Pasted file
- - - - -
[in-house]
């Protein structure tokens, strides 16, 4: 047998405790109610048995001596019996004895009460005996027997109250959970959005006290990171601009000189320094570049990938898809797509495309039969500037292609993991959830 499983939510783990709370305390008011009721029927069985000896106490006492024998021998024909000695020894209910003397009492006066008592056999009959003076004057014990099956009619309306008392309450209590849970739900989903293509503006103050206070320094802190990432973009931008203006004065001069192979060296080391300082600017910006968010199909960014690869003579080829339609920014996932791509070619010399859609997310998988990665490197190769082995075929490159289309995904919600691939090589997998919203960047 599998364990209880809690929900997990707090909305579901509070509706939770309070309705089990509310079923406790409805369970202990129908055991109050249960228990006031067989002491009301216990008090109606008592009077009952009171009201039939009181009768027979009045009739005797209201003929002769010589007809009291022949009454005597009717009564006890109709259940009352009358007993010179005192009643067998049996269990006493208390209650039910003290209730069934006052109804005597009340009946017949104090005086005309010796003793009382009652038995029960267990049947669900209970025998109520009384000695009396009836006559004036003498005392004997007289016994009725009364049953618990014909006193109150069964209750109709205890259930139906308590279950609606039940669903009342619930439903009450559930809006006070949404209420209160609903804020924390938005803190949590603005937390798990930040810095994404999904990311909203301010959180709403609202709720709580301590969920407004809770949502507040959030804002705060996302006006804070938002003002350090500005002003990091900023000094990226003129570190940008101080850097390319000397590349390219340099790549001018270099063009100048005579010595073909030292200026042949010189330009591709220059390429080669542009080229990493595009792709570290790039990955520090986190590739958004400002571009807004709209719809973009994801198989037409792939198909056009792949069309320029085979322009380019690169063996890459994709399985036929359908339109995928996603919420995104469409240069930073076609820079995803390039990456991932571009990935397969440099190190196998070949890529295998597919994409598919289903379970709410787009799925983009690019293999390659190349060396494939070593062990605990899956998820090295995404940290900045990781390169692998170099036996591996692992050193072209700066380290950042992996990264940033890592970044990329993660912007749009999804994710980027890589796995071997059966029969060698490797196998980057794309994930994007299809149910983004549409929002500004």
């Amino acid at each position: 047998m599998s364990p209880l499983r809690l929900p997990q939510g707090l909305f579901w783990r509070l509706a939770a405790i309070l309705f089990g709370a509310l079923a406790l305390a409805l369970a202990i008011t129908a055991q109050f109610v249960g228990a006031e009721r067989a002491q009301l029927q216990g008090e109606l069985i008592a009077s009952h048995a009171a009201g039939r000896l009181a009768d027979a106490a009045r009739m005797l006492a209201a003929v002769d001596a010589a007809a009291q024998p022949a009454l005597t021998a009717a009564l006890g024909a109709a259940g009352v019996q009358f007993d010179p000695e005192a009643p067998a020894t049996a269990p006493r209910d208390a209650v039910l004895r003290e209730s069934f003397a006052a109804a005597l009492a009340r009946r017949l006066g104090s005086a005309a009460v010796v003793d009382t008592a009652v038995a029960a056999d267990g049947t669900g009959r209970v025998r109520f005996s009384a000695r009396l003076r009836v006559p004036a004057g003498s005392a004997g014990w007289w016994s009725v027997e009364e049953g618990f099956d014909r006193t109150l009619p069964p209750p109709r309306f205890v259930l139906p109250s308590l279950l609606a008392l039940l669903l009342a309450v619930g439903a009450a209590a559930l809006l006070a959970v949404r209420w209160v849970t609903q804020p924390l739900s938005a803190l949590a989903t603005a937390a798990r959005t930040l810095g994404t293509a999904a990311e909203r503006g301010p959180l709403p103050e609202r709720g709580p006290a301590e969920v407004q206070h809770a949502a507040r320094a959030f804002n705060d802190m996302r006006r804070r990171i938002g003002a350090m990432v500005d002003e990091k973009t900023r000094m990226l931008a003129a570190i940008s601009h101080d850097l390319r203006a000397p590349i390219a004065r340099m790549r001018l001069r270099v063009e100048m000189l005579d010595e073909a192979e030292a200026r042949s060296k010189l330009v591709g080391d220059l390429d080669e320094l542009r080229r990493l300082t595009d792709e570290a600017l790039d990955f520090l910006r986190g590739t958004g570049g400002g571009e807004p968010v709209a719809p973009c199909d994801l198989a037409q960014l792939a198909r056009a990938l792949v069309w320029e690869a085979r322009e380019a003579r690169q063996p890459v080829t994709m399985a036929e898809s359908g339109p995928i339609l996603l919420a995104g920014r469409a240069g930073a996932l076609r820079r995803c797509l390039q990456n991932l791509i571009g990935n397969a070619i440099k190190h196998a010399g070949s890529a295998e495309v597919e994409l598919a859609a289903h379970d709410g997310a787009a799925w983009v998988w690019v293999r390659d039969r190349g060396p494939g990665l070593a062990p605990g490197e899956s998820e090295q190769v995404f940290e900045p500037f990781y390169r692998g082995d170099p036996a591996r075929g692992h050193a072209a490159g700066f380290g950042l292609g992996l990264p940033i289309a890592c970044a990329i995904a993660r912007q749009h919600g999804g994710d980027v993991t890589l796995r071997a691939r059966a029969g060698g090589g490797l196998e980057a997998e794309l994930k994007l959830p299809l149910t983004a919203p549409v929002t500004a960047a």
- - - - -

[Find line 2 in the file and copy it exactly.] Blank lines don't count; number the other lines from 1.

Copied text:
């Protein structure tokens, strides 16, 4: 047998405790109610048995001596019996004895009460005996027997109250959970959005006290990171601009000189320094570049990938898809797509495309039969500037292609993991959830 499983939510783990709370305390008011009721029927069985000896106490006492024998021998024909000695020894209910003397009492006066008592056999009959003076004057014990099956009619309306008392309450209590849970739900989903293509503006103050206070320094802190990432973009931008203006004065001069192979060296080391300082600017910006968010199909960014690869003579080829339609920014996932791509070619010399859609997310998988990665490197190769082995075929490159289309995904919600691939090589997998919203960047 599998364990209880809690929900997990707090909305579901509070509706939770309070309705089990509310079923406790409805369970202990129908055991109050249960228990006031067989002491009301216990008090109606008592009077009952009171009201039939009181009768027979009045009739005797209201003929002769010589007809009291022949009454005597009717009564006890109709259940009352009358007993010179005192009643067998049996269990006493208390209650039910003290209730069934006052109804005597009340009946017949104090005086005309010796003793009382009652038995029960267990049947669900209970025998109520009384000695009396009836006559004036003498005392004997007289016994009725009364049953618990014909006193109150069964209750109709205890259930139906308590279950609606039940669903009342619930439903009450559930809006006070949404209420209160609903804020924390938005803190949590603005937390798990930040810095994404999904990311909203301010959180709403609202709720709580301590969920407004809770949502507040959030804002705060996302006006804070938002003002350090500005002003990091900023000094990226003129570190940008101080850097390319000397590349390219340099790549001018270099063009100048005579010595073909030292200026042949010189330009591709220059390429080669542009080229990493595009792709570290790039990955520090986190590739958004400002571009807004709209719809973009994801198989037409792939198909056009792949069309320029085979322009380019690169063996890459994709399985036929359908339109995928996603919420995104469409240069930073076609820079995803390039990456991932571009990935397969440099190190196998070949890529295998597919994409598919289903379970709410787009799925983009690019293999390659190349060396494939070593062990605990899956998820090295995404940290900045990781390169692998170099036996591996692992050193072209700066380290950042992996990264940033890592970044990329993660912007749009999804994710980027890589796995071997059966029969060698490797196998980057794309994930994007299809149910983004549409929002500004």